The Pocket Part (“A Companion to the Yale Law Journal”) tackles the impact of the web on legal scholarship. Itself an uncertain manifestation of the online scholarship phenomenon, the PP gives us some bite sized things to provoke thought:
- Christopher A. Bracey , A Blog Supreme?
Although online scholarship takes shape within and against prevailing modes of scholarly production, it has developed, like jazz, into a distinctive idiom of intellectual engagement with its own cultural aesthetic, norms, and the like. And like jazz, it retains a certain mystery and mystique that proves compelling to proponents and confounding to its critics.
- Eugene Volokh , Law Reviews, the Internet, and Preventing and Correcting Errors
[T]he second step [in switching technologies] is to ask: how we can take advantage of features of the new technology that don’t just emulate the old technology, but go beyond it? From which limitations of the old technology can we now free ourselves?
Searching is one obvious answer, which Lexis and Westlaw pioneered decades ago. But there are other answers, answers that can help legal research be more accurate and not just easier, more comprehensive, and cheaper. In this Essay, I’ve tried to offer three such answers—devices that, with modest work on the part of law reviews (plus some help on the part of electronic delivery services), can harness the Internet to avoid reader errors, to deter and correct author errors, and to extend articles’ productive lifespans.
- Ann Althouse , Let the Law Journal Be the Law Journal and the Blog Be the Blog
In short, you [Yale Law Journal] don’t need to tart up your web presence with blog-like new features. The blogs already exist and are optimized to do things in the best bloggish way. And the law journals already have an important and enduring function that a secondary project might dilute. Let the law journal be the law journal and the blog be the blog. I think that trying to merge them will only make both worse.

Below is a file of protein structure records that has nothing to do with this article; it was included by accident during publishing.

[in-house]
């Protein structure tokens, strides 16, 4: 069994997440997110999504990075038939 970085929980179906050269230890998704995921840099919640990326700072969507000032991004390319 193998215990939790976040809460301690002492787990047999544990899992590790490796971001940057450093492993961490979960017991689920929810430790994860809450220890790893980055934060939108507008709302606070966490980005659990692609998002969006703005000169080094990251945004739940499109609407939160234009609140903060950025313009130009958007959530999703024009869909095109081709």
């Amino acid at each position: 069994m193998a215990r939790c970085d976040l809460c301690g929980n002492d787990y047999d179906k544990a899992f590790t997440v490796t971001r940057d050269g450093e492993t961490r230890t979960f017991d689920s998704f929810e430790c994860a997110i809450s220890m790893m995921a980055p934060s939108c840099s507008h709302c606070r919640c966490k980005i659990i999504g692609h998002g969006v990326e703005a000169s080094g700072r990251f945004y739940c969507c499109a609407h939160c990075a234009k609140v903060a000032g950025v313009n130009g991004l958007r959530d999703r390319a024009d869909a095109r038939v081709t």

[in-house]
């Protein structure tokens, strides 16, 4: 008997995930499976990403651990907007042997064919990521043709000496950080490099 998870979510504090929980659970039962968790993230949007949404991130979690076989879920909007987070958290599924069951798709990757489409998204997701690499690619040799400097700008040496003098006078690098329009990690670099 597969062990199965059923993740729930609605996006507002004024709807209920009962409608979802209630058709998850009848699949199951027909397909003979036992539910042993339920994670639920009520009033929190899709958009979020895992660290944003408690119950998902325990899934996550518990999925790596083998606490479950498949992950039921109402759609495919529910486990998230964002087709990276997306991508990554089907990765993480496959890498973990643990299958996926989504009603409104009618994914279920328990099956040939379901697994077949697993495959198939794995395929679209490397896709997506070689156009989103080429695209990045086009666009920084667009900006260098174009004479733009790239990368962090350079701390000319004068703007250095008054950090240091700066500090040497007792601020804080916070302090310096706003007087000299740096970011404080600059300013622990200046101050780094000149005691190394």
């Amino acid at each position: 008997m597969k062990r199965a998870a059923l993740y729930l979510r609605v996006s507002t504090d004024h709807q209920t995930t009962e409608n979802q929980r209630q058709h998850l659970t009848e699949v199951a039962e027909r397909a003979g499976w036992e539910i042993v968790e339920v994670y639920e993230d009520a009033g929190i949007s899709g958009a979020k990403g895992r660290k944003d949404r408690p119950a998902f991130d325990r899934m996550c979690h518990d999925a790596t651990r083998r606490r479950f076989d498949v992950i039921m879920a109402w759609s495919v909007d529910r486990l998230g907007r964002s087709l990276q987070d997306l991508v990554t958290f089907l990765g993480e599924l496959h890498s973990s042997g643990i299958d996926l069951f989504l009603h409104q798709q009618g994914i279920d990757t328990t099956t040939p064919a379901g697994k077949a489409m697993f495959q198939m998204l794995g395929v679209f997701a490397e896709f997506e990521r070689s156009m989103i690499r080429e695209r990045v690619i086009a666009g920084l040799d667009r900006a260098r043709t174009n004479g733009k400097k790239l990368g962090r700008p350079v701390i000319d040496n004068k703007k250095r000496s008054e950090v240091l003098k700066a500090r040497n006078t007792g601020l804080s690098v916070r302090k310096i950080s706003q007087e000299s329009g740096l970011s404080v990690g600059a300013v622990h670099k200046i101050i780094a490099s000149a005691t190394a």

- Jack M. Balkin , Online Legal Scholarship: The Medium and the Message
Blogging, in fact, is sui generis. It blurs the traditional boundaries between scholarship, teaching, and service because it transcends the normal audiences and expectations of legal scholarship. Over the years, legal scholarship has become an increasingly self-contained community where scholars write only for each other. Bloggers have burst out of that model: they talk to many different audiences, they teach the world about law, and they perform a public service by drawing attention to the legal and policy issues of the day.
- Paul L. Caron , The Long Tail of Legal Scholarship
Does the long tail theory apply to the market for legal scholarship? Data from Tom Smith’s ongoing research project, The Web of Law, paints legal scholarship as a hit-driven market, in contrast to the long tail theory’s predictions. Smith’s data from LexisNexis’s Shepard’s database of 385,000 articles published in 726 law reviews reveals a classic 80/20 distribution of citations in cases and other law review articles: the top 17% of articles get 79% of all citations. The head of the tail is enormous, as the top 0.5% of articles get 18% of all citations, and the top 5.2% of articles get 50% of all citations. The tail ends abruptly, as 40% of articles are never cited at all.